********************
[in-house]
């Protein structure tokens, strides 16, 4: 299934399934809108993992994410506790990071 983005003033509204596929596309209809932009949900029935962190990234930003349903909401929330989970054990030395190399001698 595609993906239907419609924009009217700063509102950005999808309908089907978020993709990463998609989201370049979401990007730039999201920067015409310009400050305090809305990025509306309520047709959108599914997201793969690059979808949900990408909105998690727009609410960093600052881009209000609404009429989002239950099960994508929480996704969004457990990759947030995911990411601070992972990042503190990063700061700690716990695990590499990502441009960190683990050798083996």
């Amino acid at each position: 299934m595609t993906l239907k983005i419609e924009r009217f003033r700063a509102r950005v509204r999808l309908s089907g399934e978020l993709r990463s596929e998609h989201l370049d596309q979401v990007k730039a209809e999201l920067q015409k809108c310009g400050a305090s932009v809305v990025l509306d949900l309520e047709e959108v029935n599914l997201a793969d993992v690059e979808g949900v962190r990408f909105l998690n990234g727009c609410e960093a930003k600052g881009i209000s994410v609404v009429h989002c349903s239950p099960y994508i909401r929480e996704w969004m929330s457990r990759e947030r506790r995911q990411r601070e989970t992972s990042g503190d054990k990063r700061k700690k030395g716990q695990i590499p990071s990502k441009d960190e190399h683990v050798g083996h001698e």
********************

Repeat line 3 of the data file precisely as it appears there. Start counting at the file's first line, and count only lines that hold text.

């Amino acid at each position: 299934m595609t993906l239907k983005i419609e924009r009217f003033r700063a509102r950005v509204r999808l309908s089907g399934e978020l993709r990463s596929e998609h989201l370049d596309q979401v990007k730039a209809e999201l920067q015409k809108c310009g400050a305090s932009v809305v990025l509306d949900l309520e047709e959108v029935n599914l997201a793969d993992v690059e979808g949900v962190r990408f909105l998690n990234g727009c609410e960093a930003k600052g881009i209000s994410v609404v009429h989002c349903s239950p099960y994508i909401r929480e996704w969004m929330s457990r990759e947030r506790r995911q990411r601070e989970t992972s990042g503190d054990k990063r700061k700690k030395g716990q695990i590499p990071s990502k441009d960190e190399h683990v050798g083996h001698e």